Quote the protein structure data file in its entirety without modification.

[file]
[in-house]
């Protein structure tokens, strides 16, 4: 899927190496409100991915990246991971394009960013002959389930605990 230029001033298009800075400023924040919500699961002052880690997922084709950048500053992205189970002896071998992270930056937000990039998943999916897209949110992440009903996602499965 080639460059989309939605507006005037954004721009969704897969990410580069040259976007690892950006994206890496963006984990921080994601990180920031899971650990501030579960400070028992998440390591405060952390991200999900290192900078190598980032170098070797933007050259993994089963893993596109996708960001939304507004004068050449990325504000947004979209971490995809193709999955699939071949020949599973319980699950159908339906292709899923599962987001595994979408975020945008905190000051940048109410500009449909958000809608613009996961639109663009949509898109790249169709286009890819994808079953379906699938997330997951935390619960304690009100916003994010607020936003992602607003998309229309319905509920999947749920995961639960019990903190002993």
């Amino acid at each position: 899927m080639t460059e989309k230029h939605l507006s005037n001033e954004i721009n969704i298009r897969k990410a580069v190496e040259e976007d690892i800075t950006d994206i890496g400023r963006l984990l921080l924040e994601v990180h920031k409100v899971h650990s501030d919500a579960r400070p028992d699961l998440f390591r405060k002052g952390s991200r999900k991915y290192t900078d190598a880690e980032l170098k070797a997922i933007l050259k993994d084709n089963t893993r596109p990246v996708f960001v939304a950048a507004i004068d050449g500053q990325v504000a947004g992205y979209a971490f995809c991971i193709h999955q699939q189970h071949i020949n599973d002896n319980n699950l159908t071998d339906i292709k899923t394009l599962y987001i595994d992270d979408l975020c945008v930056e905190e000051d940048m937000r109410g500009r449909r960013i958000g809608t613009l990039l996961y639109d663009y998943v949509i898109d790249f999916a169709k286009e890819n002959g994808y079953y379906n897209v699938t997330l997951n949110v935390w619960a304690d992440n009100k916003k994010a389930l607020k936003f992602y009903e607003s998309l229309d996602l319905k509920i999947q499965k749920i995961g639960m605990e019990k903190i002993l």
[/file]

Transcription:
[in-house]
């Protein structure tokens, strides 16, 4: 899927190496409100991915990246991971394009960013002959389930605990 230029001033298009800075400023924040919500699961002052880690997922084709950048500053992205189970002896071998992270930056937000990039998943999916897209949110992440009903996602499965 080639460059989309939605507006005037954004721009969704897969990410580069040259976007690892950006994206890496963006984990921080994601990180920031899971650990501030579960400070028992998440390591405060952390991200999900290192900078190598980032170098070797933007050259993994089963893993596109996708960001939304507004004068050449990325504000947004979209971490995809193709999955699939071949020949599973319980699950159908339906292709899923599962987001595994979408975020945008905190000051940048109410500009449909958000809608613009996961639109663009949509898109790249169709286009890819994808079953379906699938997330997951935390619960304690009100916003994010607020936003992602607003998309229309319905509920999947749920995961639960019990903190002993």
């Amino acid at each position: 899927m080639t460059e989309k230029h939605l507006s005037n001033e954004i721009n969704i298009r897969k990410a580069v190496e040259e976007d690892i800075t950006d994206i890496g400023r963006l984990l921080l924040e994601v990180h920031k409100v899971h650990s501030d919500a579960r400070p028992d699961l998440f390591r405060k002052g952390s991200r999900k991915y290192t900078d190598a880690e980032l170098k070797a997922i933007l050259k993994d084709n089963t893993r596109p990246v996708f960001v939304a950048a507004i004068d050449g500053q990325v504000a947004g992205y979209a971490f995809c991971i193709h999955q699939q189970h071949i020949n599973d002896n319980n699950l159908t071998d339906i292709k899923t394009l599962y987001i595994d992270d979408l975020c945008v930056e905190e000051d940048m937000r109410g500009r449909r960013i958000g809608t613009l990039l996961y639109d663009y998943v949509i898109d790249f999916a169709k286009e890819n002959g994808y079953y379906n897209v699938t997330l997951n949110v935390w619960a304690d992440n009100k916003k994010a389930l607020k936003f992602y009903e607003s998309l229309d996602l319905k509920i999947q499965k749920i995961g639960m605990e019990k903190i002993l």